Wesley and the Wesleyans
Religion in Eighteenth-Century Britain
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Publisher: Cambridge University Press
Number of Pages: 236
Width: 14 cm
Height: 21.6 cm
Wesley and the Wesleyans challenges the cherished myth that at the moment when the Enlightenment and the Industrial Revolution were threatening the soul of eighteenth-century England, an evangelical revival - led by the Wesleys - saved it. It will interest anyone concerned with the history of Methodism and the Church of England, the Evangelical tradition, and eighteenth-century religious thought and experience. The book starts from the assumption that there was no large-scale religious revival during the eighteenth century. Instead, the role of what is called 'primary religion' - the normal human search for ways of drawing supernatural power into the private life of the individual - is analysed in terms of the emergence of the Wesleyan societies from the Church of England. The Wesleys' achievements are reassessed; there is fresh, unsentimental description of the role of women in the movement, and an unexpectedly sympathetic picture emerges of Hanoverian Anglicanism.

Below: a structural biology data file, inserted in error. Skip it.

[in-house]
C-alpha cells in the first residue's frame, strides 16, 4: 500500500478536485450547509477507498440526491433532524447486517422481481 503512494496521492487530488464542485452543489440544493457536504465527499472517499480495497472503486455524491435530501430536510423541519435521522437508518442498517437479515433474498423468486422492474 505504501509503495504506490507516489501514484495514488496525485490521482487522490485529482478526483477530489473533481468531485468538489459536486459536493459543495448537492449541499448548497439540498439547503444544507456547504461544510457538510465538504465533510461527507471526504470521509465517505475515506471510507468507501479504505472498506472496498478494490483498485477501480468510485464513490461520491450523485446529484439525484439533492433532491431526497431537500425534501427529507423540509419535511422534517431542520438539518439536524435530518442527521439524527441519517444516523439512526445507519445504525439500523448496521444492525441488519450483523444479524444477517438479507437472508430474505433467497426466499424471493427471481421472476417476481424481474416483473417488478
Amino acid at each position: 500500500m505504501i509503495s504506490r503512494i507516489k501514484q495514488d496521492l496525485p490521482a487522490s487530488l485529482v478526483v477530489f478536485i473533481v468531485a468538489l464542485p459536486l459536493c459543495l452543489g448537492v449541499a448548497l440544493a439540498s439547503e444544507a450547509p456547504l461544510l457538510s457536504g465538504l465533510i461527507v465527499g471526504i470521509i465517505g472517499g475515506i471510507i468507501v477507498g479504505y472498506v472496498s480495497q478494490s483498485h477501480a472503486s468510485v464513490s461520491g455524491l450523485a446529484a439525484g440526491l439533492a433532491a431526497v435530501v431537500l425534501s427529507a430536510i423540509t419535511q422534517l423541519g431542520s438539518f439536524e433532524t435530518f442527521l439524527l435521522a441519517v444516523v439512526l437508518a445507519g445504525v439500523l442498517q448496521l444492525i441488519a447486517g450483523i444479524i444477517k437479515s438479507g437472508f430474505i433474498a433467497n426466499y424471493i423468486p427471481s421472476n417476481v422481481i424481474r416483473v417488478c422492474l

'Professor Kent provides sharply critical yet sympathetic (or at least understanding) portraits of Wesley, Wesleyans, and the place of what he helpfully calls primary religion, and there are deftly drawn relationships with Quakers, Dissent, and especially with Anglicanism. It is an important book.' Clyde Binfield, University of Sheffield 'A book which is certainly worth reading, and one that would serve as a provocative introduction to Wesley and Wesleyanism for students and other intelligent readers. Readable and stimulating.' David Hempton, Boston University '... Kent's book is a modern statement of the from sect to denomination story... Was Wesley as cut off from the center of society as Dr Kent argues? The questions pile up and if a book stimulates debate, I for one take it seriously and commend it.' Methodist Recorder 'A well-argued book, especially in its analysis of the early Methodist people and the contemporary Anglicans who rejected Wesley's holiness teaching from both the liberal and evangelical wings.' John Munsey Turner, Methodist Recorder 'Professor Kent's study is incisive.' James Munson, Contemporary Review 'An important and provocative reassessment of both early Methodism and its Anglican context.' John Wolffe, Church Times '... an original, stimulating and provocative treatment.' Henry D. Rack, Expository Times '... this is a stimulating ... book ...' Proceedings of the Wesley Historical Society '... a good, lively and interesting read'. Reviews in Religion and Theology 'Wesley and the Wesleyans offers a bracing and elegantly written antidote to tercentenary hype.' Epworth Review '... a fascinating book which provides some profoundly interesting insights into both Wesley and the Wesleyans and also the Hanoverian established church.' European Journal of Theology 'For anyone interested in the role of religion in public life, Wesley and the Wesleyans provokes timely thought.' Scottish Journal of Theology